In the past, potters used to “age” their moist clay in damp cellars or storage containers for years to achieve the effects that are now possible after a few minutes of clay mixing.
Various amounts of water are added within brick and tile manufacturing depending upon which process route you choose. A stiff extrusion may have water content as low as 10% while a soft mud factory may be as high as 30%. With hand made and water-struck products, this water addition value may even go higher. However, although these levels of water may be advantageous for manufacturing, they still require to be driven out during the drying process to enable the products to be fired.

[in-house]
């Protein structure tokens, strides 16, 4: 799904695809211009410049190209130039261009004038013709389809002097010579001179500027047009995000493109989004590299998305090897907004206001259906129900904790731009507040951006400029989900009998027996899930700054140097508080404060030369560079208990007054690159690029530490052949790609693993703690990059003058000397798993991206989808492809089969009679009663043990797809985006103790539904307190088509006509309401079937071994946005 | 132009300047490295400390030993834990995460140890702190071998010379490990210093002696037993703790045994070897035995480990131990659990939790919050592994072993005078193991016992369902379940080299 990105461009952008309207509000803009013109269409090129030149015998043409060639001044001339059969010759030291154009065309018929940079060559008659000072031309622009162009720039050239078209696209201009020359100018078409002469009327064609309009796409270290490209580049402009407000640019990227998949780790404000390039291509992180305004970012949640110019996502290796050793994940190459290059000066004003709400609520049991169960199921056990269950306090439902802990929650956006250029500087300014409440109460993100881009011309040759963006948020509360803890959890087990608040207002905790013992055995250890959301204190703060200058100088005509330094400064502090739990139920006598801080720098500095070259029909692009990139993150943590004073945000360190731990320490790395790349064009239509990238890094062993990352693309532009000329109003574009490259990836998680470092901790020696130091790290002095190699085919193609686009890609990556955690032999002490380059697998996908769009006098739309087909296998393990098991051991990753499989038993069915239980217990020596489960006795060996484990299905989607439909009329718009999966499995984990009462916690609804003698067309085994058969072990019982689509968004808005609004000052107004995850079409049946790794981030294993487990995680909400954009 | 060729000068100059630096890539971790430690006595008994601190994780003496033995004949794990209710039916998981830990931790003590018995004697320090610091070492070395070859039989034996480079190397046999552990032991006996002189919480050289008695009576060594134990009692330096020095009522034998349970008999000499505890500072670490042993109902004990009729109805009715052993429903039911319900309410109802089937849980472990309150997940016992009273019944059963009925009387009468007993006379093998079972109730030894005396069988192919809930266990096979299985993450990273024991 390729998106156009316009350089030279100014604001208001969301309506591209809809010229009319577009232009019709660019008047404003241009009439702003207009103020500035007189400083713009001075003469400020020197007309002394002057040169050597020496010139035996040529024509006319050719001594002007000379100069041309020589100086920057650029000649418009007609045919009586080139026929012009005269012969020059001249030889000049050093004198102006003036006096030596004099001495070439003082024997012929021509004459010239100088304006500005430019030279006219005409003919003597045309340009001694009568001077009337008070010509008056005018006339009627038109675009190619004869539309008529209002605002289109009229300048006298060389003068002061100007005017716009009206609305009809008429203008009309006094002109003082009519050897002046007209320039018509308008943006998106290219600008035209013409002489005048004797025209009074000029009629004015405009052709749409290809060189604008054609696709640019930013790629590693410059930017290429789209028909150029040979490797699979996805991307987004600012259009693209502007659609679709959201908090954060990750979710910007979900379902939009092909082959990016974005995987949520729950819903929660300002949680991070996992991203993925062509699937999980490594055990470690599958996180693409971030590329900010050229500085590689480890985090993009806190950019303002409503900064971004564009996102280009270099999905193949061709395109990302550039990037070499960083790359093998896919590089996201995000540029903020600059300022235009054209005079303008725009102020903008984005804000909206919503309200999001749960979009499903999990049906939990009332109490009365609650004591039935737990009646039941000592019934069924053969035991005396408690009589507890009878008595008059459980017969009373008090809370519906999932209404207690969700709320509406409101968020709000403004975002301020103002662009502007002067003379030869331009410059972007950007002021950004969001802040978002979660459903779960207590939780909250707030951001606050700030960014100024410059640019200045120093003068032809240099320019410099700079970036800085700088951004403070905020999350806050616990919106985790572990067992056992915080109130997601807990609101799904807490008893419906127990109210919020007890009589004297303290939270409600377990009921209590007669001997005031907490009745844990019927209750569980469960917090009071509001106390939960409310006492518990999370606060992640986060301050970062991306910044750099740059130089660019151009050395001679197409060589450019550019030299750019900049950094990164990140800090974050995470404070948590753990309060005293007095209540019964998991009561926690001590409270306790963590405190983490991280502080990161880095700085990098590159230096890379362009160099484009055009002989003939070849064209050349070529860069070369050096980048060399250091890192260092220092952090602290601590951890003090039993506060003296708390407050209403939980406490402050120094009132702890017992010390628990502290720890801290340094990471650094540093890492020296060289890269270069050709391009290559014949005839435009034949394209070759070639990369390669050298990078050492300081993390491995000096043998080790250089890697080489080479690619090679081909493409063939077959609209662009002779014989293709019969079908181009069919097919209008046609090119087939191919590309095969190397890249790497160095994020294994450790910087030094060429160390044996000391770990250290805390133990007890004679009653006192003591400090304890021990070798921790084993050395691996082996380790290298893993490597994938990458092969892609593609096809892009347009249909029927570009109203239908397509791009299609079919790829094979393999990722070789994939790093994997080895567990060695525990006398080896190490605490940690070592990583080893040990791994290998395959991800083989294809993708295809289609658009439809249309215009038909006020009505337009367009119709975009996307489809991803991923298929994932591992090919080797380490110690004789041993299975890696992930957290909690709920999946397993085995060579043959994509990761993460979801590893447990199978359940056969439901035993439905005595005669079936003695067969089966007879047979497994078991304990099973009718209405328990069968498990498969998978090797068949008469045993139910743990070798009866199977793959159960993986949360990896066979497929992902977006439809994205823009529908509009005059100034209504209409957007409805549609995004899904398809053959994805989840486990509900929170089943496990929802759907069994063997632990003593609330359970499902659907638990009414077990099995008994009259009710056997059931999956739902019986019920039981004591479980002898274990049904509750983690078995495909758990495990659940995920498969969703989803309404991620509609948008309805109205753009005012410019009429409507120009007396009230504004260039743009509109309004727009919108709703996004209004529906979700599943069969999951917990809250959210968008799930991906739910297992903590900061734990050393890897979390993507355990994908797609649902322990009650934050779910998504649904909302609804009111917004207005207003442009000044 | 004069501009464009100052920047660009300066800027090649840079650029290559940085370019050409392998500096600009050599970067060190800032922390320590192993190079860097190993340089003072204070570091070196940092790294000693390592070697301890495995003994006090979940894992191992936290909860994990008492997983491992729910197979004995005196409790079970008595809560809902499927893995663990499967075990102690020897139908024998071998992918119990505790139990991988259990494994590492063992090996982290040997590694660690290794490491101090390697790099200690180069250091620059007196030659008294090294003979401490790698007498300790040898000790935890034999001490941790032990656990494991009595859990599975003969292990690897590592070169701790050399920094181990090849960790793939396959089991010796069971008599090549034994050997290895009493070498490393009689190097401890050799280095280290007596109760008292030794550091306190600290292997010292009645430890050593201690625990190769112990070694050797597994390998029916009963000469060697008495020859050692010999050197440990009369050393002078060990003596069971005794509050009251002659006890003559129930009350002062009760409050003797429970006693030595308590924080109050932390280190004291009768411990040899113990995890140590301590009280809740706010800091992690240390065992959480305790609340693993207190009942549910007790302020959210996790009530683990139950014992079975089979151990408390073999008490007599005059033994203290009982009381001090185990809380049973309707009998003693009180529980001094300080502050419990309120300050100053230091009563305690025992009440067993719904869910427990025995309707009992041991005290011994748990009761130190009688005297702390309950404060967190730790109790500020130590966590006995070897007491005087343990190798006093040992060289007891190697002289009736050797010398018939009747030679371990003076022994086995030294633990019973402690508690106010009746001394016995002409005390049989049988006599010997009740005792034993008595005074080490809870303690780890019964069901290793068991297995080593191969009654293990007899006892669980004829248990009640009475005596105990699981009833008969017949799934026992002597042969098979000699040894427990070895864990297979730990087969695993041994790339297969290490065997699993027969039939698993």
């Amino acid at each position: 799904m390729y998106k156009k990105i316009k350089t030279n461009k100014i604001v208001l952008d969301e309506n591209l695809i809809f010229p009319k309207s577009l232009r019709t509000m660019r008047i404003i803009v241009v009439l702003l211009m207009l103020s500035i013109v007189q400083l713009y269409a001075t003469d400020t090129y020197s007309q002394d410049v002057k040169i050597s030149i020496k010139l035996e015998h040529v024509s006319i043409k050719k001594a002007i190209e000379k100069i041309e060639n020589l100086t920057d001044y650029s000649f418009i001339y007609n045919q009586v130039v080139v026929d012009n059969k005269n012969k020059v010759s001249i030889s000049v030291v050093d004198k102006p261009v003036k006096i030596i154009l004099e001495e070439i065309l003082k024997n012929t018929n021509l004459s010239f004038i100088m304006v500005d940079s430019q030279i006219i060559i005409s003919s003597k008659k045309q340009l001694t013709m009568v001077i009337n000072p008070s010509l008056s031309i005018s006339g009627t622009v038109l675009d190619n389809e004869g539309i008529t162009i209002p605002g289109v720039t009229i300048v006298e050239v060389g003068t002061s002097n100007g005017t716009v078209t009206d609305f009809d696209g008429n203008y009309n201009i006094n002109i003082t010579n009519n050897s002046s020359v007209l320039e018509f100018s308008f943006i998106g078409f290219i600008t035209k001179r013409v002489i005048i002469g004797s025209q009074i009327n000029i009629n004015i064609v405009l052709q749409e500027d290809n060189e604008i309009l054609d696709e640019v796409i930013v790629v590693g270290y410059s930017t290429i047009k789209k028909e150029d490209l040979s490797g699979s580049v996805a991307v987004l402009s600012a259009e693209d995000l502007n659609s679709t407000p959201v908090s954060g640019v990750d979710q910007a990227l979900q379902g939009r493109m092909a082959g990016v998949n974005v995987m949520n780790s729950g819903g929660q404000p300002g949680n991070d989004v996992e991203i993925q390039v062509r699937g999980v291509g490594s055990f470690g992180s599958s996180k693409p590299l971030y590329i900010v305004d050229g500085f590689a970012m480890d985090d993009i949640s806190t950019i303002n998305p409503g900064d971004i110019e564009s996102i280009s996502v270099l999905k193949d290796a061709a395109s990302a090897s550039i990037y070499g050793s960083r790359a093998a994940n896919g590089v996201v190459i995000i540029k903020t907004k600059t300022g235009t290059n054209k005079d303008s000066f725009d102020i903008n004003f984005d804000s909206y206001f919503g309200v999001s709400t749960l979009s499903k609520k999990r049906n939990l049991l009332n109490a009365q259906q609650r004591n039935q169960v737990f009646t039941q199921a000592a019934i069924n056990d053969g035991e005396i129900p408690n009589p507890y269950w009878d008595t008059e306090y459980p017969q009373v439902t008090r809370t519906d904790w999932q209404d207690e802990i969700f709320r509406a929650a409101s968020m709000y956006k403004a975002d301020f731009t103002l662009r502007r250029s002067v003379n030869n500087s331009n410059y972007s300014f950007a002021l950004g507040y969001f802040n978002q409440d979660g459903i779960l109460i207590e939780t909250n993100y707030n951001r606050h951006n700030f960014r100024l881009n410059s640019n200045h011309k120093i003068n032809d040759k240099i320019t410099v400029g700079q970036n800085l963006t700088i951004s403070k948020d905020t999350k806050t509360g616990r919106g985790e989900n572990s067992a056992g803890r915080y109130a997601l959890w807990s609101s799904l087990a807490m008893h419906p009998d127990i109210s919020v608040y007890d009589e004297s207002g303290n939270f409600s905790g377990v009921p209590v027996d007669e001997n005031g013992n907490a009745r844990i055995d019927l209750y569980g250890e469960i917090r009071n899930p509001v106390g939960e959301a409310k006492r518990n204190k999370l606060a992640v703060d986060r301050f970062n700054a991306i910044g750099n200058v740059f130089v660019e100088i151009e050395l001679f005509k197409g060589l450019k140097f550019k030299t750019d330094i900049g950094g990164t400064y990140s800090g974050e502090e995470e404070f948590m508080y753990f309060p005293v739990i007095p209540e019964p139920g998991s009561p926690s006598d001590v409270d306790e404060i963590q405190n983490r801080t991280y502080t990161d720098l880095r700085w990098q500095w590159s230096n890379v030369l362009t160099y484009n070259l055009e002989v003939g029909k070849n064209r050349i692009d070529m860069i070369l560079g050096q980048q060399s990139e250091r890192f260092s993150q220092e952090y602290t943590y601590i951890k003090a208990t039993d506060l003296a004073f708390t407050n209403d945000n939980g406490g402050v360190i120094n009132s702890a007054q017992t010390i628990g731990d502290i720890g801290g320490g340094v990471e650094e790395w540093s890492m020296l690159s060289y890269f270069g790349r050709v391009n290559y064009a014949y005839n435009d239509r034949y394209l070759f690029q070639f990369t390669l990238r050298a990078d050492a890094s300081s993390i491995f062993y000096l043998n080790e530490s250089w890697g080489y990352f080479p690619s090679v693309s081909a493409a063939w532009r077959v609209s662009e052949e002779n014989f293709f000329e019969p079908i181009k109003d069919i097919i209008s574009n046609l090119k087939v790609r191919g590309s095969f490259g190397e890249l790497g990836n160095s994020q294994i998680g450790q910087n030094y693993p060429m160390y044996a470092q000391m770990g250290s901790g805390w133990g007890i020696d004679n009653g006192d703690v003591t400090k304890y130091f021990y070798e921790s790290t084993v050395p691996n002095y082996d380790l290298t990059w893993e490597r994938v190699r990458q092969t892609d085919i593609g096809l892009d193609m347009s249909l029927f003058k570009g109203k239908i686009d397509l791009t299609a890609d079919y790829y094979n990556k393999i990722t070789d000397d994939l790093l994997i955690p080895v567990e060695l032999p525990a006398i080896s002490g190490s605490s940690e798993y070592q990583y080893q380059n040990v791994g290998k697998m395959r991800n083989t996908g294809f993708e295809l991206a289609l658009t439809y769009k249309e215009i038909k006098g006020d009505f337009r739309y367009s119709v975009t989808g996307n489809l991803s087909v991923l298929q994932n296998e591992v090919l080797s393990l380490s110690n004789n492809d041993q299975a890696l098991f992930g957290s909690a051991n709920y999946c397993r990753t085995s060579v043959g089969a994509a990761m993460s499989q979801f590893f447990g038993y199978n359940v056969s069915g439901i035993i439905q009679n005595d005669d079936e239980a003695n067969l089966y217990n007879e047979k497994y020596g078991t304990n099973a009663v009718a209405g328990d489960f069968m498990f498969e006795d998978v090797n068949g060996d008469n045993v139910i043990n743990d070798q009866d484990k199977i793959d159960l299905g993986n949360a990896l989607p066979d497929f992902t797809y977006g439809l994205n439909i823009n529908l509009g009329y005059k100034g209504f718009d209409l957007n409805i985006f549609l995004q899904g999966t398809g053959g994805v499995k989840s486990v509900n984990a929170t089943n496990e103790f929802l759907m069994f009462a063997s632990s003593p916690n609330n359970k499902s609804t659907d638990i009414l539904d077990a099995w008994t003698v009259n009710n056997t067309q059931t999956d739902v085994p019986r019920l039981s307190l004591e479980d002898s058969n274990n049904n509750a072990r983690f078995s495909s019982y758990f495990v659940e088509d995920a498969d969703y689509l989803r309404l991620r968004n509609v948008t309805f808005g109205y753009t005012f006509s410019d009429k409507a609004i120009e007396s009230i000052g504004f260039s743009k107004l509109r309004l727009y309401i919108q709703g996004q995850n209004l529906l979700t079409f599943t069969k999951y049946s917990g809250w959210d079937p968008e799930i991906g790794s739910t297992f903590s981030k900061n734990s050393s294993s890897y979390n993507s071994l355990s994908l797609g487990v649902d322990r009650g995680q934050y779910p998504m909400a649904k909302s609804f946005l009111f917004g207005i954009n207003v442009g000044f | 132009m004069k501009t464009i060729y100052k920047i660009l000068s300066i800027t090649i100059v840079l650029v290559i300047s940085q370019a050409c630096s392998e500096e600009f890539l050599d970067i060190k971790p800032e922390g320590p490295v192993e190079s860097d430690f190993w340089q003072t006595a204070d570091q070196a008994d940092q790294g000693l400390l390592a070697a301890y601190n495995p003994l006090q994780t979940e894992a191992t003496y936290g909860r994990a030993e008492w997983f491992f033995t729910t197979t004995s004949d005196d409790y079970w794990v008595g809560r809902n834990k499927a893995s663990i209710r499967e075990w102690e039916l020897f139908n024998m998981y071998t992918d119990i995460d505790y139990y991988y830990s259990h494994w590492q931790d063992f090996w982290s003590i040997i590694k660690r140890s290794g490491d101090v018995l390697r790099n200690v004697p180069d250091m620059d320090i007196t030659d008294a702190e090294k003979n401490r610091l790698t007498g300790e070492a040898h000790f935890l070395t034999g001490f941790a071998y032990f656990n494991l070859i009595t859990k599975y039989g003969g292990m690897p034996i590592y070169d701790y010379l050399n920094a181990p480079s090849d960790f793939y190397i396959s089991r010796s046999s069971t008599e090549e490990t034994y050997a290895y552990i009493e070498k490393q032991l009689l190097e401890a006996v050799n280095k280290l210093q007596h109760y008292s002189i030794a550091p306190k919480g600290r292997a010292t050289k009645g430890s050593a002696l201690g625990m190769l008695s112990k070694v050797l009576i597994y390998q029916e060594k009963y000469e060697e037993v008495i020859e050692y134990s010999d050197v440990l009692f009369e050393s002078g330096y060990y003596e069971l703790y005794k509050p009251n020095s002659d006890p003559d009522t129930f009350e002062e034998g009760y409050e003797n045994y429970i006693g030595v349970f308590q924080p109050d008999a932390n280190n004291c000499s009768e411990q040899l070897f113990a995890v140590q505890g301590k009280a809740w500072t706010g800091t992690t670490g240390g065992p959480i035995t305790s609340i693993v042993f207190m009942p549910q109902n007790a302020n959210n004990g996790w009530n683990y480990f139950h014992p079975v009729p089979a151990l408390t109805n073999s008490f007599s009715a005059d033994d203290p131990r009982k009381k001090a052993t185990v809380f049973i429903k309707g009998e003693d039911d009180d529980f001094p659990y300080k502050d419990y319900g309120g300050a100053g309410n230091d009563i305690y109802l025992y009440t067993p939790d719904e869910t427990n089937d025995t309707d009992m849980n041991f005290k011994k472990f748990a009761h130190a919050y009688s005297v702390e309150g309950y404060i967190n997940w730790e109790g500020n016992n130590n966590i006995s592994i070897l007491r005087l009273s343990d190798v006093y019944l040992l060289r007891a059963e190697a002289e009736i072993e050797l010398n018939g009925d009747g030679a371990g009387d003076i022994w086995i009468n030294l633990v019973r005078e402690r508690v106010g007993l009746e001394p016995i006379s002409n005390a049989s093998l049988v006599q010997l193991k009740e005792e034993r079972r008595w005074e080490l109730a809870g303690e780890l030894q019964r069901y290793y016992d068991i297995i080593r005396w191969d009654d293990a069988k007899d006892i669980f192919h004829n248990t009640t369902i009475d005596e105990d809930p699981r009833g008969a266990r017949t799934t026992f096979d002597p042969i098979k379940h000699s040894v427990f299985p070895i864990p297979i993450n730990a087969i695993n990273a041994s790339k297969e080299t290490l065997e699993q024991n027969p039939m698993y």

In modern brick production, massive investments in infrastructure and machinery dictate the way we make bricks and roof tiles, i.e it will take a lot of effort (not to mention a lot of money) to rearrange a production line or buy new equipment. Still, optimizing production is always a subject of attention. Given a fixed production line, a technical manager soon runs out of options when trying to produce more bricks or tiles. However, leaning on modern chemistry, it is possible to increase the extrusion rate significantly.